Friday, April 27, 2012

"Fritto Misto Festival" And "Mamma's Fried Cardoon" Recipe

This weekend is the 8th Annual Fried Foods of Italy Festival called “Fritto Misto all’Italiana“. Thousands of foodies flock to the delightful Le Marche, a town of Ascoli Piceno in Italy, from April 25 - May 1, 2012. The meaning of Fritto Misto translates as follows; “fritto” means “fried” and “misto” means “mixed”. This fried finger food festival, (try saying that 3 times fast) includes regional treats from all around Italy.

Ascoli Piceno is a town in the Marche region of Italy and the capital of the province is the same name. Ascoli Olives are one of the most famous products of the Le Marche region. These stuffed olives date back to the 1800s and are a great accompaniment to a glass of regional wine. The olives are served hot and are stuffed (without the pit) by mixing together three types of meat, beef, pork, turkey or chicken. Added to that mixture are cheese, nutmeg, eggs, and then blended with herbs, celery, carrot and onion. Once the olives are filled they are then coated first in flour, then egg and breaded with breadcrumbs, which are fried to perfection. Sounds really very tasty and a great appetizer.

While strolling through the streets at the Fritto Misto festival you can see booths where visitors can taste fried food samples or better known as the Palafritto, (fried food to pass) from different regions of Italy. Various foods that you would be able to sample include fried vegetables such as, cauliflower, artichoke hearts, asparagus, eggplant, and cardoons. Some other specialty foods that you would enhance your taste buds would be the Sicilian Arancini or rice balls, calamari, plus you cannot forget the fried Zeppole. There are also samplings of the local wines and liquors along the streets. Some booths have demonstrations everyday as well as delightful dinners with a concert in the Piazza Arringo every night. Workshops and lectures are also events that take place, and combine the culture plus tradition, not only the fried foods of Le Marche, but also of the other regions within Italy. Some of these lectures include insights to dispel all myths and prejudices that specify the word “FRY” as a cooking technique to avoid.

My parents are both 100% Italian. I can’t remember a holiday or Sunday dinner that would not have some type of fried foods on the menu. My mom still to this day includes fried vegetables with our family dinners. The veggies are cut up in smaller pieces, which make them more appealing to young children. They also cook better when they are the same size. My mom uses the freshest ingredients and when she is frying them on the stove she can see with the corner of her eyes that some of the fried veggies are being stolen from the plate. So, it seems that we are eating them as fast as she is making them. I must confess that I was the thief one time, ok, maybe twice but I can not take the blame for all the other times, and you know who you are!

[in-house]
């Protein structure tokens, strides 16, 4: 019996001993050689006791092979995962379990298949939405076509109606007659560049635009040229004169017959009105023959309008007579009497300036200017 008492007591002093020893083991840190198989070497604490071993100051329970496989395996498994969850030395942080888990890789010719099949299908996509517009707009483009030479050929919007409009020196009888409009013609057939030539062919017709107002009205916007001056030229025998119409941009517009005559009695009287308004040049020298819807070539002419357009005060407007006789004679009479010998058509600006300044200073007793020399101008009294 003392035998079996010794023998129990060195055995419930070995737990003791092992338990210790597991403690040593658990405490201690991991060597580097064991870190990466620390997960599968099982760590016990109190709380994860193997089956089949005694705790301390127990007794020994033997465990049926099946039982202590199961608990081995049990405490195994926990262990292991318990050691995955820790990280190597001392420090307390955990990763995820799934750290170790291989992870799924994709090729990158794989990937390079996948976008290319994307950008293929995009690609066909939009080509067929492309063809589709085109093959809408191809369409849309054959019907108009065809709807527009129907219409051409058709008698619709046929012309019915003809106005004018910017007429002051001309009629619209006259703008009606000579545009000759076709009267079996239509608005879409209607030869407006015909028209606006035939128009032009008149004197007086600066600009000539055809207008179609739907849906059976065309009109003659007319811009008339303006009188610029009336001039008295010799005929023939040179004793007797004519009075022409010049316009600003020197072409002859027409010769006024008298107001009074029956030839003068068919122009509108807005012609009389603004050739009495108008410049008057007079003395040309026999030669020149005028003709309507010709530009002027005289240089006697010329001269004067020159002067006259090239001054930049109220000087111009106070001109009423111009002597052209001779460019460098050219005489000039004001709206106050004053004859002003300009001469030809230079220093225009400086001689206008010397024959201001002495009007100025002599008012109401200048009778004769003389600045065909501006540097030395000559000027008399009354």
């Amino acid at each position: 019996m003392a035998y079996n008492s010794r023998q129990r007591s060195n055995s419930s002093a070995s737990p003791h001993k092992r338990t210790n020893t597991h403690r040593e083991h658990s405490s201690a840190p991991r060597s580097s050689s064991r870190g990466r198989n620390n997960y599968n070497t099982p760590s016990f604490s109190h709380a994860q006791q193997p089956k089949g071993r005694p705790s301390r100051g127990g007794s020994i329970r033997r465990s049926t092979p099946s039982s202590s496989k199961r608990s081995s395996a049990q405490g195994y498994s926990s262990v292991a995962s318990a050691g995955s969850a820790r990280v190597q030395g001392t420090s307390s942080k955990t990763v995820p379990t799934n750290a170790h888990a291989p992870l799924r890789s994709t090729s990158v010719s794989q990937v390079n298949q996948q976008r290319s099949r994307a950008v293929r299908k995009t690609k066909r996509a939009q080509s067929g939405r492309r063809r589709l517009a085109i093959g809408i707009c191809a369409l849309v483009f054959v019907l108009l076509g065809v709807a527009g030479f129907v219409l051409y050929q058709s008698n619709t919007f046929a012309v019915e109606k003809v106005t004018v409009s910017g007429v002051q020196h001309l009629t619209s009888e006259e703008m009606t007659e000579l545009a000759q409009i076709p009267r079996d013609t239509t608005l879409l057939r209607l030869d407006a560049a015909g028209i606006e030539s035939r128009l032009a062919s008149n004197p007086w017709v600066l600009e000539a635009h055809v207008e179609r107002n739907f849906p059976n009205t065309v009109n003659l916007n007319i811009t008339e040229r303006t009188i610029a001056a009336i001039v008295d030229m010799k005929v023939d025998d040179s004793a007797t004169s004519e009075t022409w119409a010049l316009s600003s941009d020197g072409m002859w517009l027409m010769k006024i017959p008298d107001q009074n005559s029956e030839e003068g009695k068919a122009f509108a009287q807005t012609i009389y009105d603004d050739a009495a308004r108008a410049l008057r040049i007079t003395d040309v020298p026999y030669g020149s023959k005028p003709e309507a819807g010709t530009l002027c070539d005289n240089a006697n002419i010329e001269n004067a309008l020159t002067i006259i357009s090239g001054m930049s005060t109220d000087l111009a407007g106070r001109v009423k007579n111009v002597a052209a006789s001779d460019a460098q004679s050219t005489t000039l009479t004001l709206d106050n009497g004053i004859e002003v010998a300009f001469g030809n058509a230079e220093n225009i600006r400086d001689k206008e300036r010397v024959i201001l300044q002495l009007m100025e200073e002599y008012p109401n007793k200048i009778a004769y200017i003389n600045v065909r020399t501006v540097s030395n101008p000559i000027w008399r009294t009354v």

Mom & Dad (1999)
One of my family’s favorite vegetables to fry is the Cardoon. The Cardoon is a celery-like looking vegetable that is closely related to the artichoke. It comes from the thistle family and is grown in southern Italy. Its unique flavor tastes like the artichoke. The Cardoon is found in most grocery or Italian specialty stores. They are harvested in the Spring. The best months to purchase Cardoons from a farmers market would be in May, June and July. Once the outer thick stalks are removed, you can cut it in small pieces or lengthwise, and can be fried, braised, steamed and even added to soups.

My recipe this week is “Mamma’s Fried Cardoons” which is one that my mom taught me when I was younger. It is really delicious, sweet, but crunchy. You can serve these hot with any meal as a side dish or even as an appetizer. So enjoy "Fritto Misto" this weekend as you make your own “fried finger food frenzy“.  Now that’s a mouth full!!
Cardoon Stalk

Mamma’s Fried Cardoons

1 cardoon stalk (think celery) about 2 lbs
1 cup of flour
2 to 3 beaten eggs
1 to 2 cups of flavored breadcrumbs
3/4 cup of Pecorino Romano grated cheese
1/2 cup of vegetable oil (add more if needed)
Salt and Pepper to taste

Prepare cardoons by first removing the excess leaves, roots and rough parts of the stalks. Rinse with cold water, scrub with vegetable brush to remove “string” from other parts of the stalk. Boil in salted water for about 10 minutes or until knife tender. Avoid overcooking or stalks will be mushy. The younger the plant, the shorter the boiling time. Prepare 3 dishes; one with flour, one with beaten eggs, salt and pepper to taste; and the third dish with the mixture of breadcrumbs combined with cheese. Bread the stalks very gently, first with the flour, then the egg mixture and the last with breadcrumbs. Pre-heat pan and add vegetable oil. Fry cardoons till golden brown and crispy by turning them in the oil. Remove from pan and drain on paper towel. You may want to add more salt and pepper serve while hot, if they last till dinner.

Till Next Time……

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